Since its establishment in 2002, FENSA has issued over 9 million window and door homeowner certificates and is the recognised double glazing industry leader. One of the more recent ways that we have been helping consumers include our consumer question times that we have been running on our Twitter account. If you want to ask a question or see what others are asking, you can do so here, or check on Twitter for details of our next question time.


shutterstock_116484019 workmen

FENSA recently celebrated its 10th successful year and continues to move forward.

The art of cleaning windows

25 Jan

Have you ever wondered how very tall buildings get their windows cleaned? Discover the art and dangers of modern-day window cleaning in our guest blog for Local Traders. Prepare to be amazed! Here is a link to the blog!

shutterstock_18202228 Empire state building

The Evolution of the Window

30 Nov

Here at FENSA we are all about Double Glazing. In fact, we recently wrote a blog post on how a double glazed window is made and so decided for this blog post, we would go back in time and investigate: The Evolution of the Window….

As you can imagine, the earliest windows were just holes in a wall. This of course was very unsatisfactory, letting in the wind and the rain, so they became covered with animal hide, cloth, or wood to keep out the weather.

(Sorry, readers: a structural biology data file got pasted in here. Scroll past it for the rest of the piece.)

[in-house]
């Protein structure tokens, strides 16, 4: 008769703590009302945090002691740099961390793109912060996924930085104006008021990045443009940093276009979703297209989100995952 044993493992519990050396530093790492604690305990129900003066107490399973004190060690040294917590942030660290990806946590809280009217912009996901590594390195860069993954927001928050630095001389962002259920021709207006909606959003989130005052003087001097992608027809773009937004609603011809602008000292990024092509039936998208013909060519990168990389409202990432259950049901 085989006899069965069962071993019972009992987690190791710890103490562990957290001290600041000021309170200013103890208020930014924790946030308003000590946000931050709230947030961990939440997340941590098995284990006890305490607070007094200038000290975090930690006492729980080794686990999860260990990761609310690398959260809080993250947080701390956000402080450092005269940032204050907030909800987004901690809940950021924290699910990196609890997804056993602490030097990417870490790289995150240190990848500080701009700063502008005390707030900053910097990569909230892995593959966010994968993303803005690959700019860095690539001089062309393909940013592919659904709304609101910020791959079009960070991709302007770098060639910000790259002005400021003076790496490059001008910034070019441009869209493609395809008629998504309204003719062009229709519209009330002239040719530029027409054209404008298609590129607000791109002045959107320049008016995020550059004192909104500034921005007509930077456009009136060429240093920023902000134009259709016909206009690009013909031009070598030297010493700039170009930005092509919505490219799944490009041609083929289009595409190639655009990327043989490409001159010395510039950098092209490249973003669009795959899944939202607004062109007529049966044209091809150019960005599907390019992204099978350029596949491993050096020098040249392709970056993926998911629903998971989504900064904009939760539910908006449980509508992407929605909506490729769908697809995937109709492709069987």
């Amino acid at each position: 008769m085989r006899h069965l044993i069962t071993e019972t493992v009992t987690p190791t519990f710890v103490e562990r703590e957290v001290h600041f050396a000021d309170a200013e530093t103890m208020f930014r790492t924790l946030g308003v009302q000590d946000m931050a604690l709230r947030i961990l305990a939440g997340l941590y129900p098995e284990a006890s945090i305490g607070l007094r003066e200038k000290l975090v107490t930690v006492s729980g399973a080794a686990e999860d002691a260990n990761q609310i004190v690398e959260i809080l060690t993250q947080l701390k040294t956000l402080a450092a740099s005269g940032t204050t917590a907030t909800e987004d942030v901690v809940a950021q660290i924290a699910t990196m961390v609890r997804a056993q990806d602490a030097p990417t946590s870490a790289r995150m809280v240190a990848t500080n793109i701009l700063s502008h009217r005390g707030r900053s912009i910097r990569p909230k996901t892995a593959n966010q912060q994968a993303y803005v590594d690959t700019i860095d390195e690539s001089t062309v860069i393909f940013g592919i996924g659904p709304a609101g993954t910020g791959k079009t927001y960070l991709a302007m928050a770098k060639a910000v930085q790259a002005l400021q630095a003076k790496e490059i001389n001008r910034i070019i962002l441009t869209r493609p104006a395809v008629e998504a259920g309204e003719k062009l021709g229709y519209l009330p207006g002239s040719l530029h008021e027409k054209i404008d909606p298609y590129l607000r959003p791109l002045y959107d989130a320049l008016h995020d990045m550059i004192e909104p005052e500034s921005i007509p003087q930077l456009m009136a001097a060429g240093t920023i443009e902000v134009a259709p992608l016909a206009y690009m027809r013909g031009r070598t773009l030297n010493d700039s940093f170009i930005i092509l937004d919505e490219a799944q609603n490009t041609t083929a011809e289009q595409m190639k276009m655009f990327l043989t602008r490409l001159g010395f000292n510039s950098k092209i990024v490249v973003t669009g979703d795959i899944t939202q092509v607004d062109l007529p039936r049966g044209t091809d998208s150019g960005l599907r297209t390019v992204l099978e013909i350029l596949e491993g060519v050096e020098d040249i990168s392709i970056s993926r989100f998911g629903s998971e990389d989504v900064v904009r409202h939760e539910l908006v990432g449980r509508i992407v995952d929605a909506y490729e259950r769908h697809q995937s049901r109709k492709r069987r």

Not content with that, windows were vastly improved when wooden shutters were added that could be opened and closed. These windows, however, were either open or shut and when shut all the incoming light was lost. To alleviate this problem, windows were developed that kept the weather out but let the light in.

These included; paper windows, flattened pieces of translucent animal horn, and even plates of thinly sliced marble. Pretty inventive!

However, as you probably suspected, it was the Romans who were the first to use glass for windows in the mid first century. Whereas in England, it wasn’t until the late 17th century that glass became affordable enough to appear in the windows on a universal scale. This led to all sorts of windows being designed. The sash, casement, awning, tilt and turn, transom, louvered and skylight to name but a few!


shutterstock_105467810 window with forest



The windows we know today are only possible because of the modern way of making glass. This means they can be glazed with one large sheet of glass. Before this windows had to be glazed with smaller panes separated by glazing bars or “muntins” as they were not able to make large pieces of glass.

So from a very humble beginning as a hole in a wall, windows have evolved in to the wonderful double glazed windows of today that we take for granted in our homes and offices!

If you would like to know a double glazed window is made, just take a look at our previous blog